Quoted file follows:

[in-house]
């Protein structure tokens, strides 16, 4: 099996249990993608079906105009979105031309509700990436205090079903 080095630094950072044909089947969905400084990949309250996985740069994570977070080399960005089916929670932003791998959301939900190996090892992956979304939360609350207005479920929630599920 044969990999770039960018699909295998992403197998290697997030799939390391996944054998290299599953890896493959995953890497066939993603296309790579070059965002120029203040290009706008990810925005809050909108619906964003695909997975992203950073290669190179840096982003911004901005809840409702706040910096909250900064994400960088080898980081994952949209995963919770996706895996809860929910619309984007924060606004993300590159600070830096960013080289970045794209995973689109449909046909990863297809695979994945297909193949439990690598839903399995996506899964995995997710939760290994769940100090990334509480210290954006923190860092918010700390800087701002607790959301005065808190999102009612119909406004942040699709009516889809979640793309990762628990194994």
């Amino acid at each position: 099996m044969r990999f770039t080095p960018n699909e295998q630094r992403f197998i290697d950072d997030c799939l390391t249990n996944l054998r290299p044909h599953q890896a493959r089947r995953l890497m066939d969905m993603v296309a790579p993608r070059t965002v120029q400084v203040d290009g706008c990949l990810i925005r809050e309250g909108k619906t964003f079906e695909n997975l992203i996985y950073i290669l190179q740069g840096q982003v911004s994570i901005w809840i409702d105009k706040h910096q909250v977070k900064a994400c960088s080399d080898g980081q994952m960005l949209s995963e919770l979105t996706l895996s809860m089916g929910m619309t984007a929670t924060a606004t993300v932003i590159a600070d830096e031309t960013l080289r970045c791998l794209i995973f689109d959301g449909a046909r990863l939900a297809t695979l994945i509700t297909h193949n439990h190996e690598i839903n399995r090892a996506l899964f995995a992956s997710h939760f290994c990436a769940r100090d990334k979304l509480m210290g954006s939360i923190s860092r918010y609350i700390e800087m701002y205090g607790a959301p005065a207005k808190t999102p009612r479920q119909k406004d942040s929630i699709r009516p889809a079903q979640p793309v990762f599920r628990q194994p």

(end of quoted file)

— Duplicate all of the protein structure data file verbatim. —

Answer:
[in-house]
């Protein structure tokens, strides 16, 4: 099996249990993608079906105009979105031309509700990436205090079903 080095630094950072044909089947969905400084990949309250996985740069994570977070080399960005089916929670932003791998959301939900190996090892992956979304939360609350207005479920929630599920 044969990999770039960018699909295998992403197998290697997030799939390391996944054998290299599953890896493959995953890497066939993603296309790579070059965002120029203040290009706008990810925005809050909108619906964003695909997975992203950073290669190179840096982003911004901005809840409702706040910096909250900064994400960088080898980081994952949209995963919770996706895996809860929910619309984007924060606004993300590159600070830096960013080289970045794209995973689109449909046909990863297809695979994945297909193949439990690598839903399995996506899964995995997710939760290994769940100090990334509480210290954006923190860092918010700390800087701002607790959301005065808190999102009612119909406004942040699709009516889809979640793309990762628990194994």
């Amino acid at each position: 099996m044969r990999f770039t080095p960018n699909e295998q630094r992403f197998i290697d950072d997030c799939l390391t249990n996944l054998r290299p044909h599953q890896a493959r089947r995953l890497m066939d969905m993603v296309a790579p993608r070059t965002v120029q400084v203040d290009g706008c990949l990810i925005r809050e309250g909108k619906t964003f079906e695909n997975l992203i996985y950073i290669l190179q740069g840096q982003v911004s994570i901005w809840i409702d105009k706040h910096q909250v977070k900064a994400c960088s080399d080898g980081q994952m960005l949209s995963e919770l979105t996706l895996s809860m089916g929910m619309t984007a929670t924060a606004t993300v932003i590159a600070d830096e031309t960013l080289r970045c791998l794209i995973f689109d959301g449909a046909r990863l939900a297809t695979l994945i509700t297909h193949n439990h190996e690598i839903n399995r090892a996506l899964f995995a992956s997710h939760f290994c990436a769940r100090d990334k979304l509480m210290g954006s939360i923190s860092r918010y609350i700390e800087m701002y205090g607790a959301p005065a207005k808190t999102p009612r479920q119909k406004d942040s929630i699709r009516p889809a079903q979640p793309v990762f599920r628990q194994p």